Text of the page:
Posts Tagged ‘sense’

All Hail Haber-Bosch

7 November 2008

fertilizer-ad-retooledWhen corporations start running ad campaigns with cute kids while taking credit for the well-being of society, and  setting up flashy websites with pages devoted to “grassroots activism” — you know that some executives are getting a little jittery.  Remember that whole, “carbon dioxide–some call it pollution, we call it life” campaign?

cei_adWell, it seems the fertilizer industry has realized that if the public can get concerned about the environmental consequences of massive anthropogenic manipulation of the carbon cycle, they might eventually start getting concerned about the emerging evidence that our massive anthropogenic manipulation of the nitrogen and phosphorous cycles may also have some negative consequences.

Episodes of dramatic biogeochemical flux in the past were not happy times to be alive, and just as with carbon, there is substantial reason to believe that we are dramatically altering the global balance of nitrogen and phosphorous, perhaps at rates and levels that have never been seen before.

Look, there’s no doubt that the “Green Revolution” that increased global food production in regions historically prone to debilitating famine has been a net-plus from a humanistic stand-point.  But just as with the industrial revolution a century before, it’s now crystal clear that these technological breakthroughs have come with significant costs and risks to the biosphere.  And ultimately it is the biosphere that sustains us.  If we continue to rape the biosphere as we have been, well, you better start developing a taste for raw nitrates.

bee-hiveWe are in desperate need of a Greener Revolution,  one that focuses on sensible farming practices: crop rotation and diversification, proper soil management, an end to devoting so much arable land to produce factory-made animal protein,  and a reduction of exogenous input (fossil fuels, fossil and synthetic fertilizers) and output (emissions, runoff).  As consumers we need to develop sensible eating practices, endeavor to figure out where our food comes from and how it’s produced and make a concerted effort to send our food waste back to the soil and not to the landfill or incinerator (growing some of your own food and patronizing local farmers helps a lot on all of these counts).  Actually there is one easy word that covers all of this: sustainability.

It was innovation that brought about the original Green Revolution not advertising and not re-branding famine as the “South Bengal Diet.”  This is what these corporations should be investing in, sustainable innovation, not some million dollar PR campaign.  Reupholstering the deck chairs and pointing out to everyone that the iceberg is “completely natural and organic” just isn’t going to cut it.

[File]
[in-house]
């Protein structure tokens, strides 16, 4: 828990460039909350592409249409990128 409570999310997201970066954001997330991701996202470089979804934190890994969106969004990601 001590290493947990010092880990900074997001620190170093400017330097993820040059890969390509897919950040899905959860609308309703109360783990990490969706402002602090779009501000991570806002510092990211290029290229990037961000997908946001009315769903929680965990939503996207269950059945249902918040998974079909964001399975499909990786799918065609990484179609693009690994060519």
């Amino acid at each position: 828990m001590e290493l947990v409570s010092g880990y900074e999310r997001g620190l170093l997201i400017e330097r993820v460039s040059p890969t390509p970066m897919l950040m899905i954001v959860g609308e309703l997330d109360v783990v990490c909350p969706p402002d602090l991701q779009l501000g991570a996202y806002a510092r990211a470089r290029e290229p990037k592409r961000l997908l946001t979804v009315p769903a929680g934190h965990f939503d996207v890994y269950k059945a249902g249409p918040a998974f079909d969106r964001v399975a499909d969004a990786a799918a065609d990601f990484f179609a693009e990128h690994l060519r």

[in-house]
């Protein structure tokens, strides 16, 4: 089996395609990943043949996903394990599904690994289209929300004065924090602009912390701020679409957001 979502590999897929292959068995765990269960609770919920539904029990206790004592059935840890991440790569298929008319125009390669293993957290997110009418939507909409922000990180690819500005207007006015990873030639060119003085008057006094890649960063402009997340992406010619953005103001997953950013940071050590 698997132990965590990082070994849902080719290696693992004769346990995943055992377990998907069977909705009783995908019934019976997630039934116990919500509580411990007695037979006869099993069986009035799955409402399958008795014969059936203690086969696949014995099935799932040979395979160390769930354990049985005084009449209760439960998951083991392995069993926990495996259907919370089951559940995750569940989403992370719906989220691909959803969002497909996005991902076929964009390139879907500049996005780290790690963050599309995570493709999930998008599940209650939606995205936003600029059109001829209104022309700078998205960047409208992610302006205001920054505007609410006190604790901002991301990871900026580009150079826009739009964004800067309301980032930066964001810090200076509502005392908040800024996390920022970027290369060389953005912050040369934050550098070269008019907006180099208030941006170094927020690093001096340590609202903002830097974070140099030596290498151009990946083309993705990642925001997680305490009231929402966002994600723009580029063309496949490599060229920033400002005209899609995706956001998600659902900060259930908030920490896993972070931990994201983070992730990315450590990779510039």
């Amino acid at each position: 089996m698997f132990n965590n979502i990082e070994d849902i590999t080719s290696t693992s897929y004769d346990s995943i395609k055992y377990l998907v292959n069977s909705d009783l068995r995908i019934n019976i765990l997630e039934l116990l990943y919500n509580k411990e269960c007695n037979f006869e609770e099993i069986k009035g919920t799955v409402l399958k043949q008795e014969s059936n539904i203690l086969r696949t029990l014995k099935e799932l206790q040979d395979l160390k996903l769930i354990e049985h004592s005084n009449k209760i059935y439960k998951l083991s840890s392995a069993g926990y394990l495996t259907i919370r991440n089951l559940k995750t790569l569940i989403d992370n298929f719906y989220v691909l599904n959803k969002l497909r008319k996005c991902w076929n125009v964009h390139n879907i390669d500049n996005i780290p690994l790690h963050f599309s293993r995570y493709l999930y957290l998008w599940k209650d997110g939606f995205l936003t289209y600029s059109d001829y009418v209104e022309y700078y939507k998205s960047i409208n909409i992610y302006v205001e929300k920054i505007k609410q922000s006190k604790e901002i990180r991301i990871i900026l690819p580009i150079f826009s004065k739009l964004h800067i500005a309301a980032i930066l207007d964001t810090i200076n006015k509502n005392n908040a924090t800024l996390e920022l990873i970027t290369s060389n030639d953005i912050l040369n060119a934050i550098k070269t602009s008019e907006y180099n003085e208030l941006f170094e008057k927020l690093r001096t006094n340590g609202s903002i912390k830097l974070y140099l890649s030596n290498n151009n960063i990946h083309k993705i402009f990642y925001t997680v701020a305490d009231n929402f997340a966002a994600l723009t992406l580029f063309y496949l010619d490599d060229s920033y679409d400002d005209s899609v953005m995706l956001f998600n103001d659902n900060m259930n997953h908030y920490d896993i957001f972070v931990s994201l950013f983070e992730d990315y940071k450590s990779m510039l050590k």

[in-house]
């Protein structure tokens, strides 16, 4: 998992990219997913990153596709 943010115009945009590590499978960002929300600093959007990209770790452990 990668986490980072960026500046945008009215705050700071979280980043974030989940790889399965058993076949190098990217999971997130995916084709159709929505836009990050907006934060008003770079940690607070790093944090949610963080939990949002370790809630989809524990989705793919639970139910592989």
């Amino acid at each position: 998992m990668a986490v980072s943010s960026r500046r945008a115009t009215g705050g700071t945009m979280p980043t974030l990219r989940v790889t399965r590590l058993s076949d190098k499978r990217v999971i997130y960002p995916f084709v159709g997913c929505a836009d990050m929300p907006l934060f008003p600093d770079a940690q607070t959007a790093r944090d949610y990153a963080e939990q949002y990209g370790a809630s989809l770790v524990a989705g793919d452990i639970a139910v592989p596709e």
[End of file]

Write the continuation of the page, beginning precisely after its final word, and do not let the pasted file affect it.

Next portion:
Also, that’s not penne you idiots it’s rotini.

[uh, I don’t know when microecos became a political blog…sorry we’ll get back to comparative American studies soon enough]

Smells like Shrew Spirit

10 January 2008
Star-nosed Mole (Condylura cristata) “sniffing” underwater
from Catania 2006

The kind of thing to drive any formerly self-respecting paleontologist nuts: underwater olfaction in mammals. Smell is an important sense for mammals, no surprise to anyone who has stepped into a Sephora outlet recently. Though we are generally far more conscious of sight and sound, we’re still led around by the nose far more than we would guess…especially when it comes to eating and mating.

And other mammals, especially those who have stuck to more respectable mammalian lifestyles (i.e. grubbing around for worms and bugs at night), put humans to shame in the olfaction department. Still, the announcement that some specialized “insectivorans” (or soricomorphs if you’re T.C. like that) are able to smell underwater came as a surprise – to me at least.

As seen in the photo above, this amazing feat is accomplished by expiring a small bubble of air then re-inspiring it. This allows these air-breathing mammals to safely search for odors underwater as they search for prey. Notably, many other aquatic mammals rely exclusively on other senses especially hearing and touch; whales have apparently little or no sense of smell judging from their brains.

A detailed analysis of the tactile and olfactory abilities of the American Water Shrew (Sorex palustris) in PNAS, expands upon the initial report of underwater smelling by shrews and moles. Like the previous Nature paper there are awesome photos and slow-mo videos documenting this amazing behavior, highly recommended.

The elaborate experiments by Catania and co. showed that S. palustris uses a combination of tactile (via whiskers) and olfactory clues to evaluate potential prey items. One video shows a shrew puzzled by an artificial cricket which apparently “feels” right but “smells” wrong. They also used experiments to rule out echolocation or electroreception – strategies employed by other mammals that forage underwater.

As for the paleontological lament: it took a serendipitous flash of insight plus the availability of high speed cameras and infrared lighting to bring this interesting behavior to light. One has to wonder how many strange behaviors among fossil taxa, peculiar and mundane, have yet to and may never be guessed at.

Interestingly, aquatic olfaction has been suggested in plesiosaurs based upon skeletal evidence, but I suspect we’ll be waiting awhile for the slow-mo vid.